21 May 2015

Musings of a Wildcat

From time to time, Nate makes his way down to the good old Alma Mater, the University of Arizona. Last weekend was one of those times. It was graduation day, nonetheless. It is strange to be on the other side of the coin. Watching the future of America emerging from Main Gate is a scary thought when you hear phrases such as “he totally kicked his ass”coming out of the mouths of those in caps and gowns.

IMG_20131116_112419Not too long ago, Nate was one of these spirited individuals without care in the world except the details of last night’s party. While ass-kicking was not a part of his usual activities, there was something special about that season. All too quickly, life starts and many of the rituals that make college one of the most enjoyable and healthy seasons come to a halt.

For Nate, many of these adult transitions were subconscious. They were completely normal based on his now current circumstances.  His life looked like those of many people around him. He must be doing something right. Not necessarily.

It wasn’t until life began to feel broken, purposeless, and frankly, miserable, that he consciously began to analyze what was missing. He found that many of the lifestyle choices inherent in the college life are absolutely crucial to a vibrant life. The fact that they are compartmentalized and reserved for those glorious  five years is completely absurd.

While there may not be parties seven nights a week as reality sets in, there are still plenty of ways to re-integrate this lifestyle into adulthood.

IMG_20150320_071525Musing Number One - Happier people drive less: Without a car for much of the time in college, Nate was forced to walk, bike, or use the bus. By design, his life was limited to a small geographic area. He was in the best shape of his life and had more energy. Nate has found that cars come with far more costs than insurance and gas. Although driving may reduce travel time, the absence of a regular workout reduces energy, productivity and creativity, resulting in a net loss. By being intentional about geographic proximity to work, friends, church, and family, it is suddenly possible, even in Phoenix, to say no to the automobile more often.

Musing Number Two – Happier people have community: College is the epitome of social engagement. During college it was rare to eat dinner alone. Whether it was a deep conversation over quesadillas at CafĂ© Sonora or a group cram session that takes up more tables than is socially acceptable at the Grill during peak hours, fellowship was built in, easy, and frequent. There is less time to be sad or bored or lonely when these methods for engagement are available. Everybody hung out in everybody else's’ dorm room, and nobody cared how messy it was. Community simply happened. Working in a small office and living alone, Nate has to be extremely intentional about this musing.  Luckily church has been a great catalyst, and is one reason why the Christian model of life is so fulfilling.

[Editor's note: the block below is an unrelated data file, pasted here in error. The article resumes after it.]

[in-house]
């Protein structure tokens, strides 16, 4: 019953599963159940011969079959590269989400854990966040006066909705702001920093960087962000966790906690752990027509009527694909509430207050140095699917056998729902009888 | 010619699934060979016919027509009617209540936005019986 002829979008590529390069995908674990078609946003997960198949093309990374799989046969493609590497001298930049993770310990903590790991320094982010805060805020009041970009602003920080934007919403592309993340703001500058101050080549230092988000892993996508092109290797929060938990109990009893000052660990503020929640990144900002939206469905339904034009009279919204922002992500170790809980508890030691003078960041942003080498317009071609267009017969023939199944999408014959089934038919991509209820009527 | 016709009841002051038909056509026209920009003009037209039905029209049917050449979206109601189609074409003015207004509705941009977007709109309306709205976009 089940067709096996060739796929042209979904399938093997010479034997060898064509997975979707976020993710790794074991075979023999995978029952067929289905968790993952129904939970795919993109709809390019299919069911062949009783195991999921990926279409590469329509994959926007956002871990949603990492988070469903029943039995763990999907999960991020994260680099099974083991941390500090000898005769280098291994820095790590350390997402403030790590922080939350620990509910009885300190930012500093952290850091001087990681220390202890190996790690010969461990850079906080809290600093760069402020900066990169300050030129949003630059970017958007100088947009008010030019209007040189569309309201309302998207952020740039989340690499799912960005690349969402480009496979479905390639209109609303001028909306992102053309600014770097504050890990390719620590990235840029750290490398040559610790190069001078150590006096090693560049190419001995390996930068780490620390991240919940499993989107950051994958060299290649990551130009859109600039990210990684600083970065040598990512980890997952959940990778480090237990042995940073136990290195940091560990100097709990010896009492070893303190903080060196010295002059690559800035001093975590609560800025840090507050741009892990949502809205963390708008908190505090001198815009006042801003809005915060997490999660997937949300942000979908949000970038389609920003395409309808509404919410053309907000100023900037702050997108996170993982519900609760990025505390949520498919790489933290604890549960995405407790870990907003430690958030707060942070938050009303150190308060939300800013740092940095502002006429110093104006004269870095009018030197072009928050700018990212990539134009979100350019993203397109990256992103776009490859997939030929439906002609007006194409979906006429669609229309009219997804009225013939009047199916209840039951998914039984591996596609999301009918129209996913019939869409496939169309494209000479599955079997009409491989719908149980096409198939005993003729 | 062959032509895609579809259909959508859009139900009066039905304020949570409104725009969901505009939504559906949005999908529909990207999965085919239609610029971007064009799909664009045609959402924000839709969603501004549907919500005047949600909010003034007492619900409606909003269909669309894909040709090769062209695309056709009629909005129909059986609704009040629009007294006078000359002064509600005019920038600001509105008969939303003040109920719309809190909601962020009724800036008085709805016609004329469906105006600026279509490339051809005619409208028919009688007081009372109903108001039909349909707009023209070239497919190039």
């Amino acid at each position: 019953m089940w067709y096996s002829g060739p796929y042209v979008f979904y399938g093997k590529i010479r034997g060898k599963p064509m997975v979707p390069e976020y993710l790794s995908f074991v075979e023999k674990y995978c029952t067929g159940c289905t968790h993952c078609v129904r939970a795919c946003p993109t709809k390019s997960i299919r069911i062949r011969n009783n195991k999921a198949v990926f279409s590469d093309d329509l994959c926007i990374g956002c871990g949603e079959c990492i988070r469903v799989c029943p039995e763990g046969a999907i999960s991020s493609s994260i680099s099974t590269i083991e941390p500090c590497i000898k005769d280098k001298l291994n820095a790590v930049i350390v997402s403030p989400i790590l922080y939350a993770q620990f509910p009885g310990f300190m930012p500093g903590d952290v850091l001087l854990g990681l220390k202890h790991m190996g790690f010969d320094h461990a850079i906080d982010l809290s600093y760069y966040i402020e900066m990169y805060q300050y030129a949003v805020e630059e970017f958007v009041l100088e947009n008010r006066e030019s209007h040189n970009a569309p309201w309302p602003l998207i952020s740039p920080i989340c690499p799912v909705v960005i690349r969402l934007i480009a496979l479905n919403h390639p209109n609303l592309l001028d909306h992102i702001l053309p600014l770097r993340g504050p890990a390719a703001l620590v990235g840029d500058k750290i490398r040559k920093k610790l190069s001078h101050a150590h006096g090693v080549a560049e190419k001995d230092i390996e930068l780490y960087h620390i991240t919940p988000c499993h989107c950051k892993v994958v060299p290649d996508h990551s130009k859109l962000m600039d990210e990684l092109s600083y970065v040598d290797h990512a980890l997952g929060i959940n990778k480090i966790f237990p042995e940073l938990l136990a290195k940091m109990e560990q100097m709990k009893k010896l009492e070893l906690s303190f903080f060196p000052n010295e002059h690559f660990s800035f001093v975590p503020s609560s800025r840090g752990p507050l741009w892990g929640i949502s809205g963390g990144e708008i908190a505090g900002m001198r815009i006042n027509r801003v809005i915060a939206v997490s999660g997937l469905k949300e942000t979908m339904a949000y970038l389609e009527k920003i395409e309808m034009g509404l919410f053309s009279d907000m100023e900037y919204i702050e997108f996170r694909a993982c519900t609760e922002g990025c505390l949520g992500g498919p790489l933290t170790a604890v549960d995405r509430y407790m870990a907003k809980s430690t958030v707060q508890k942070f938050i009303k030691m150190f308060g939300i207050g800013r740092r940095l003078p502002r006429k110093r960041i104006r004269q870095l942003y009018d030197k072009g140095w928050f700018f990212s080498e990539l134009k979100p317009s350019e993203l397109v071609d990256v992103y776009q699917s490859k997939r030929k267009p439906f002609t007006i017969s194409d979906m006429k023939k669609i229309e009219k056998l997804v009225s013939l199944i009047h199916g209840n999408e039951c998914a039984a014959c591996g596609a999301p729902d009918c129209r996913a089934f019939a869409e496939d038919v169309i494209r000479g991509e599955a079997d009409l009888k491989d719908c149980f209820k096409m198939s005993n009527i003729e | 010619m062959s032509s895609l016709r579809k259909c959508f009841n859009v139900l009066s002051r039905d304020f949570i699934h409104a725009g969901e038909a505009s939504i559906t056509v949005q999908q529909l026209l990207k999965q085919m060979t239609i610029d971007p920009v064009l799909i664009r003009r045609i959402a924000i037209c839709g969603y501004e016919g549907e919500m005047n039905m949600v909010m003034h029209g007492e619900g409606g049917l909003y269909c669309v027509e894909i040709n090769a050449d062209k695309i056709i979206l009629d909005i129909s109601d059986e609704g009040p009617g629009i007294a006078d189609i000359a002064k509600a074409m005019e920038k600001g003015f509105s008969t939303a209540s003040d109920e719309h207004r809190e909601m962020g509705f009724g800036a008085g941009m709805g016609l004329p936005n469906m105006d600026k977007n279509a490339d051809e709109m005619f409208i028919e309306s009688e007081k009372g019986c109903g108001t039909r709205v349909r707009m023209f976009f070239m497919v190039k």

Note: This musing dovetails nicely with Number One. By living in a small area, it is likely to see the same people repeatedly and build relationships. Once solidified, it is convenient and accessible to have dinner with them for no reason at all. It isn’t as easy to meet people while driving around in a two ton metal box of solidarity.

Musing Number Three – Happier people take risks: In college, almost everything is a new experience. Therefore, there is an inherent amount of risk just to survive on a day to day basis. Trying new things and taking risks becomes a normal mode of operation that isn’t so scary after all.  People go new places, try new activities, meet new people, eat new foods, all without batting an eye. Once graduation sets in, so do adult routines which can be rather mundane. Are the obvious mundane routines such as jobs only supporting more mundane “stuff “ that in turn restrict time and resources to create new experiences?  In college, there was no room and no money for “stuff”, but there was an abundance of an even greater commodity: time. By living a minimal life, there are far fewer obligations required to support the mundane, resulting in more space to live a riskier life.  The only difference in adult life may be the lack of a massive hangover.